Now this is an interesting read. Nomaadic writing at a secret blog from arabia tells why he doesn't object too much when he runs into blocked internet sites. For those of us for whom a completely unrestricted internet is a model of freedom in the highest form, this is more than alien, it can be downright offensive. But the arguments are pretty straightforward. If they make sense to this writer, they are not too far off the charts for many others who do not express themselves as openly. The comment thread bears out this observation. Those who disagree with the writer do not treat him as anything close to an extremist or a madman.
As I read this post, I couldn't help thinking how many conservative Americans would be able to understand and agrree with his thinking, if only he were advancing their agenda rather than that of a conservative and concerned Muslim.
Most people surfing the web from within the borders of the UAE may have at least once in their travels come across this blue and red proxy banner asking for your apology. The official line being, that the website you had been trying to access is blocked as a result of its content going against the ‘ethical, religious and cultural values’ of this country. While some label this block as an intrusion into the private lives of individuals and a restriction of personal liberty, others view it as an essential instrument to help maintain some kind of social order (or at least the illusion of order) in a country that is still rapidly evolving from traditional Muslim conservatism to Western liberalism.
Evidently, the camps between being ‘pro-proxy’ and ‘anti proxy’ can be sharply defined along the lines of cultural differences. Typically, those who are against the proxy are Western liberals based here and abroad and who have been witness to a history of fighting for the freedom of speech and the application of universal ‘democratic’ rights. Conversely, those who are pro-proxy are usually Local, Arabs and others from a Muslim background.
...we should remember that the West has had years to evolve to the level of liberalism and freedom of expression that it practices today. On the other hand, the UAE is still a young country and lifting the block here is the equivalent of placing your child in front of the TV, giving her a remote control and a selection of pornographic DVDs to watch.From an Islamic point of view, the argument against the removal of a proxy is even more potent. As Islam is not a token religion, to block pornographic websites and simular material is viewed as a highly positive thing to do. As the UAE is officially an 'Islamic' country then Etisalat has every right to exercise levels of censorship.
...I find it ironic that many offensive (and inoffensive websites) are blocked to protect the integrity of this society, but I can still turn on MTV at 1pm in the afternoon and watch two women simulate lesb!an sex in the latest pop video. There should either be censorship of material that is deemed anti-Islamic across all the media or no censorship at all. I prefer the former. What we don’t need is a vague one sided application of censorship that appears to be based on arbitrary reasoning, instead of a genuine concern for the fabric and well being of this society.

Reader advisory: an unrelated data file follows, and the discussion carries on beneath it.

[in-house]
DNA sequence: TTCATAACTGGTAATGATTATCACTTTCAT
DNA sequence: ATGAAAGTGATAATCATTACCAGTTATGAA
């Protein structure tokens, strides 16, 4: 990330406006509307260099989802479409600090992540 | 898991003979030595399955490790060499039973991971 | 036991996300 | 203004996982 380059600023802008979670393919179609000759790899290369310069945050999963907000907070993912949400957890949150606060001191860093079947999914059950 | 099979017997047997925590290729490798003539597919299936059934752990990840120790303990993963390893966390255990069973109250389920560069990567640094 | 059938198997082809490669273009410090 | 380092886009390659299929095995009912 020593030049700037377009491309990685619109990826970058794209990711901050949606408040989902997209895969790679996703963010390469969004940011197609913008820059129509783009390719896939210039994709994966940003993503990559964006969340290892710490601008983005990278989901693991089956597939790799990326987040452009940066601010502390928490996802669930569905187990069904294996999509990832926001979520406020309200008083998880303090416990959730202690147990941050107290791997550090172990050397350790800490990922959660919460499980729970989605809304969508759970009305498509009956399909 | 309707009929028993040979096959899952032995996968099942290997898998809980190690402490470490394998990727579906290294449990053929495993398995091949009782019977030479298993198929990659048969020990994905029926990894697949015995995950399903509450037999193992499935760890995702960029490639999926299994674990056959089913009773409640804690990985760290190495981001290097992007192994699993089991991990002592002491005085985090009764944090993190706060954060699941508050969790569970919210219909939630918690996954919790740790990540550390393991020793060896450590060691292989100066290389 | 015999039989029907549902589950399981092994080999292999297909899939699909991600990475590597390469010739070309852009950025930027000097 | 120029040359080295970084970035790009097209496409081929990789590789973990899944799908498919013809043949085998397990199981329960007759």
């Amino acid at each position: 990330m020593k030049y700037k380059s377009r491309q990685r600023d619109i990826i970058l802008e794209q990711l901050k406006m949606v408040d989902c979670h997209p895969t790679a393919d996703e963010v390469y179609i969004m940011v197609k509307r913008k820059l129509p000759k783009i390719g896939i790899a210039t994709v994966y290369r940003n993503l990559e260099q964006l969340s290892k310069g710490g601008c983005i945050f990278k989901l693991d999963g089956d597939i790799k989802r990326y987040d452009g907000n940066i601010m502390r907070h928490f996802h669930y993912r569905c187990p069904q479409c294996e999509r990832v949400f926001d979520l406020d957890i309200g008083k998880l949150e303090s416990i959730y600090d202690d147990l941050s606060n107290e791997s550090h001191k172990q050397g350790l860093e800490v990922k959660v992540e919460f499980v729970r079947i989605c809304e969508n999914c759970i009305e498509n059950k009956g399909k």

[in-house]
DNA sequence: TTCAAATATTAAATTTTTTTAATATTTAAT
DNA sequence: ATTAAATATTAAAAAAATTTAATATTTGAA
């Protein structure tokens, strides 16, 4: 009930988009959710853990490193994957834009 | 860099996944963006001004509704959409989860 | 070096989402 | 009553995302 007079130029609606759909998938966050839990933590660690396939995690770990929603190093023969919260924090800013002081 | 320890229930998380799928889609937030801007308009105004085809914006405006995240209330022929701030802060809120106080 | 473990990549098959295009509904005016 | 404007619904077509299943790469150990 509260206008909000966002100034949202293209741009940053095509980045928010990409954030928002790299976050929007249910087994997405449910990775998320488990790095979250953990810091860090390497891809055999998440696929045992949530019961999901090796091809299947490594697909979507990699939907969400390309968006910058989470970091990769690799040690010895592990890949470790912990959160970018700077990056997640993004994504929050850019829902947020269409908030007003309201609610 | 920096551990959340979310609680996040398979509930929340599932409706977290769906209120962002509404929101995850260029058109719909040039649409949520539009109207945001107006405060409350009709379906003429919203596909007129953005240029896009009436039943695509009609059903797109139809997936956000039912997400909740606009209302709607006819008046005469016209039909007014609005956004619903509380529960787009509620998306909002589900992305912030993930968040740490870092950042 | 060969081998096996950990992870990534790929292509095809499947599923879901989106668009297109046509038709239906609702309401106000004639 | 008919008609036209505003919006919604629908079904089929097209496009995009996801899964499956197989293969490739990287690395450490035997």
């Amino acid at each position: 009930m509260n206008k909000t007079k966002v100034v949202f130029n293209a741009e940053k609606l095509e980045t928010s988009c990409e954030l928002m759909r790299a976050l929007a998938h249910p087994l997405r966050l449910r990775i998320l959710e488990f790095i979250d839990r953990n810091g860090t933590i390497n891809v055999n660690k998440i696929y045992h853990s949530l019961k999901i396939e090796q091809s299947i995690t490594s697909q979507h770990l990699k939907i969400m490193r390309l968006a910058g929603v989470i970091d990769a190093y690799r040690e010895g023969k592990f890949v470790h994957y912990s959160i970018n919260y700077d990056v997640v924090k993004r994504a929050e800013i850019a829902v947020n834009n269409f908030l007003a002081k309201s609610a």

It's an eye-opener, folks. This doesn't strike me as any fire-bleathing extremist. Make of it what you will. I think it may be an example of what an ordinary man on the street could be thinking in many parts of the Arab world.
That on phrase, "Islam is not a token religion" jumped off the page at me. I immediately thought of Stephen Carter's book, The Culture of Disbelief, sub-titled How American Law and Politics Trivialize Religious Devotion. In it are page after page of the many ways that what we like to think of as liberal democracy have eaten away at core values of many faiths.
When the Supreme Court of the United States, ostensibly the final refuge of religious freedom, struck down a Connecticut statute requiring employers to make efforts to allow their employees to observe the sabbath, one Justice observed that the sabbath should not be singled out because all employees would like to have "the right to select the day of the week in which to refrain from labor." Sounds good, except that, as one scholar noted, "It would come as some surprise to a devout Jew to find that he has 'selected the day of the week in which to refrain from labor,' since the Jewish people have been under the impression for some 3,000 years that this choice was made by God." If the Sabbath is just another day off, then religious choice is essentially arbitrary and unimportant, so if one sabbath day is inconvenient, the religiously devout employee can just choose another.
In America, of course, where there is a multiplicity of faiths and a long (if blood-stained, bigoted and uneven) history of tolerance, we aim to make space for as many differences of faith as possible, by treating those variations more as differences of opinion than variations on truth. The result is, as Carter points out, that "the religiously devout come to treat their faith communities as simple interest groups, involved in a general competition for secular power [so] it should come as no surprise if everybody else looks at them the same way."
Before we jump to quick judgement of this blogger's point of view, we might reflect on whether the alternative has resulted in unmitigated blessings.
[Footnote: I haven't read a lot of Stephen Carter, but he seems to be well-represented by a series of columns in Christianity Today...which I also have not read. I am impressed by what I read in the book cited, as well as another called simply Integrity. Carter is another very smart man. You don't get on staff at Yale by being anything less.]